Alterations in gene expression in breast cancers secondary to epigenetic modifications may also lead to resistance to endocrine therapy.6 These epigenetic alterations are frequent in breast cancers and may be modulated with the use of epigenetic modifiers such as histone deacetylase (HDAC) inhibitors. Class-specific inhibitors which target a subset of HDAC enzymes (entinostat and romidepsin) and pan or non-specific HDAC inhibitors (vorinostat, belinostat and panobinostat) have been developed. Currently HDAC inhibitors have been approved only in hematologic malignancies with romidepsin, vorinostat and belinostat approved by the US FDA for treatment of cutaneous or peripheral T-cell lymphoma. Panobinostat is approved in several countries for use in combination with bortezomib and dexamethasone in patients with multiple myeloma. Entinostat, is an oral synthetic benzamide derivative with a long half-life and is administered once per week on an empty stomach (Fig. 1).7 It acts by binding to and selectively inhibiting class I and IV HDACs.8,9 Histone hyperacetylation results in remodeling of the chromatin structure and allows transcriptional activation of specific genes. Acetylation of non-histone proteins also occurs which can modulate multiple protein properties in the cytoplasm and nucleus of the cancer cell.10 These epigenetic-dependent and epigenetic-independent actions of HDAC inhibitors ultimately result in reduced tumor growth through inhibition of cell proliferation and metastasis, terminal differentiation, and apoptosis.11 Entinostat is not yet approved by regulatory agencies for any indication. However, both clinical and preclinical evidence support a potential role of entinostat in treating hormone-resistant breast cancer.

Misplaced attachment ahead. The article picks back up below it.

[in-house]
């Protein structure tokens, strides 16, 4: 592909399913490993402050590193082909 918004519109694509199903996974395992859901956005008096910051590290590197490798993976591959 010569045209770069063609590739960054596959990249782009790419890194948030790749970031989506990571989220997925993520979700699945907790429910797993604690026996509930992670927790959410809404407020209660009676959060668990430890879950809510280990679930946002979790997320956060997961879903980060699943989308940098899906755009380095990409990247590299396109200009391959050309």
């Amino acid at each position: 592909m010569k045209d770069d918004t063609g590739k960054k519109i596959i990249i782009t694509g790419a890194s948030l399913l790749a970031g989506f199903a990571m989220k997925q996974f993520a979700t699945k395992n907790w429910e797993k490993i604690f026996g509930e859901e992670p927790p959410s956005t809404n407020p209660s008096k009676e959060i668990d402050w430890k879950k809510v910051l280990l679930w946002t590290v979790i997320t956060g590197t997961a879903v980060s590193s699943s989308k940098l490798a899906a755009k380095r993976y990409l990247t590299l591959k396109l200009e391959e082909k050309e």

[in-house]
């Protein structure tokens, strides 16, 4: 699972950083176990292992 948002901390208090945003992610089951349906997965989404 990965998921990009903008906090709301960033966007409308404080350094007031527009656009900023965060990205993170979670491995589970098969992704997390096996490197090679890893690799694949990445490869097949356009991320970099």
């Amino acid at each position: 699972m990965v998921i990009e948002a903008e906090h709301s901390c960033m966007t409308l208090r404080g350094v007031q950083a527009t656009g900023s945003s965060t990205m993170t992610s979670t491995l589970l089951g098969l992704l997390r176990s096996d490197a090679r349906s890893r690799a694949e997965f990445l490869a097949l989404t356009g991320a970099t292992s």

Fig. 1
figure 1

Entinostat mechanism of action. Entinostat impacts cancer not only through its epigenetic actions but also through epigenetic-independent mechanisms by acetylation of non-histone proteins